Despite investor interest, commercial construction companies still cautious

The multifamily sector has reliable demand with consistent returns making it a solid investment for real estate investors.

The multifamily sector is still producing lucrative gains for investors even though multifamily construction starts declined in recent months as a result of commercial real estate companies' careful expansions.

The National Association of Home Builders reported data from the U.S. Census Bureau and the U.S. Department of Housing and Urban Development that revealed a 9.9 percent decrease in housing starts nationwide in June – settling at a seasonally adjusted annual rate of 836,000 units – a dip that can be attributed to a slow down in multifamily construction. 

"The large dip in multifamily production in June follows a boost of activity in May, and is consistent with the volatility that has come to characterize that sector as well as the uneven pace of the housing recovery," noted NAHB Chief Economist David Crowe. "That said, the fact that single-family starts and permits both rose in three out of four regions in June is a positive sign that's in keeping with our forecast as well as recent surveys in which single-family builders have registered an increasingly positive outlook."

May experienced a 28.2 percent increase in multifamily production activity only to backtrack in June with a 26.2 percent decrease in activity. Single-family housing starts remained relatively unchanged, seeing a modest decline of 0.8 percent in June. Meanwhile, building permits in the multifamily sector declined by 21.4 percent, entirely contributing to a fall of 7.5 percent in general building permit activity. There was a 0.6 percent gain in single-family building permits, a good barometer of future activity.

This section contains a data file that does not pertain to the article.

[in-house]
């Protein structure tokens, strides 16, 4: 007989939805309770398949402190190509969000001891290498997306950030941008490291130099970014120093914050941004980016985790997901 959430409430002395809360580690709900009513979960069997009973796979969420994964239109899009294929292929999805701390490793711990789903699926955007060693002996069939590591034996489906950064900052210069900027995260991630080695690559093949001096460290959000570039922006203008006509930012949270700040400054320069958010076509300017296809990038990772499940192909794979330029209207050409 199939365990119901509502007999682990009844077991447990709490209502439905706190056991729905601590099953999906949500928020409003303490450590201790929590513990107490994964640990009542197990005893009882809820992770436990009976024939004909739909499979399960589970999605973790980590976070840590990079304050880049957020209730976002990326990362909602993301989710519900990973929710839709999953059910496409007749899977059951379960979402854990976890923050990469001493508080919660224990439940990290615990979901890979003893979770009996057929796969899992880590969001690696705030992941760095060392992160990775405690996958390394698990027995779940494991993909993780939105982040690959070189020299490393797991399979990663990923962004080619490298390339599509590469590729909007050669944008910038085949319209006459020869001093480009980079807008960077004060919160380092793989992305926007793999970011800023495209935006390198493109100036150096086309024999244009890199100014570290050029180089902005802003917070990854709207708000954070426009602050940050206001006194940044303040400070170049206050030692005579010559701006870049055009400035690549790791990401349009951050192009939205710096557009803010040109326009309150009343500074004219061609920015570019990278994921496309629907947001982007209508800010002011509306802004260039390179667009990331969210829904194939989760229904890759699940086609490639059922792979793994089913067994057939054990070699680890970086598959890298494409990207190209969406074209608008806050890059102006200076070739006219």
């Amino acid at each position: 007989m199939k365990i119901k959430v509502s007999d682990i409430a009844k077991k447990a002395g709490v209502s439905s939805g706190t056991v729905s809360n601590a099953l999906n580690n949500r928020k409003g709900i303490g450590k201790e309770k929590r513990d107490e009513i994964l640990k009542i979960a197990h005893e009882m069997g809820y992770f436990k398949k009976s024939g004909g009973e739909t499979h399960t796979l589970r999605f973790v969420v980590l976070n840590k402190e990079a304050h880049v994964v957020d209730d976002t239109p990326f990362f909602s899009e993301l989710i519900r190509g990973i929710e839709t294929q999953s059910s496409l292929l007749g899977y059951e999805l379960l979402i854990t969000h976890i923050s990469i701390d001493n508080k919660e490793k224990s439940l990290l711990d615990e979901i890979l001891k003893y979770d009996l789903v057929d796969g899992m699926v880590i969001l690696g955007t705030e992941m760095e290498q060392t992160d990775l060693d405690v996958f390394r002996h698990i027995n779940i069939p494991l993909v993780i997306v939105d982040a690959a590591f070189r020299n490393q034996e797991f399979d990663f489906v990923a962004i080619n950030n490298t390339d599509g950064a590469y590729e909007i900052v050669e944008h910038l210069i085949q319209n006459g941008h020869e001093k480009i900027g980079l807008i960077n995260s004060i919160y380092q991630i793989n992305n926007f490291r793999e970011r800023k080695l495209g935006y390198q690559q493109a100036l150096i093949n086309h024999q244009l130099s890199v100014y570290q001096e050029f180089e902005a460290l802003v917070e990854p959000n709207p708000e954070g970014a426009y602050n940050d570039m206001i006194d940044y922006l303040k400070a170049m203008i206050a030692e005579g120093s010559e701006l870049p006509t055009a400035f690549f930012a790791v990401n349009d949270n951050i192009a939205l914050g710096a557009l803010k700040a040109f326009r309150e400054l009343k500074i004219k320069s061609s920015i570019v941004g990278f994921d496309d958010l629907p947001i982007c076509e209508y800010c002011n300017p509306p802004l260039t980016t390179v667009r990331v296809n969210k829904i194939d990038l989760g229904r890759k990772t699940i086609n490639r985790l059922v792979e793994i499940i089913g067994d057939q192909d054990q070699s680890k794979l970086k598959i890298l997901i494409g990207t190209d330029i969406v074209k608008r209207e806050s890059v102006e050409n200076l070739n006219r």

"While demand for new homes and apartments has grown considerably over the past year, builders are still being very careful not to get ahead of the market, and today's report reflects that cautious approach," said Rick Judson, Chairman of NAHB. 

Constrained supply translates to rent appreciation
The slow-and-steady nature of the multifamily sector, despite shrinking construction activity, is attractive to investors. An apartment building is perceived as a safe investment. The constrained pipeline of new buildings could be a factor in rising rents in low-vacancy rate regions such as New Jersey. 

According to The Star-Ledger, vacancy rates are 2.8 percent – well below the national average of 6 percent. Such a low-vacancy rate indicates a significant demand for rental units giving commercial property managers the leverage to raise rents each year.

"Coming out of the recession, investors who were burned in the past were looking for safety," said Jose Cruz, senior managing director at HFF. "Office [real estate] was reeling, retail was still trying to get its footing. Multifamily is a very safe investment and returns are very good."

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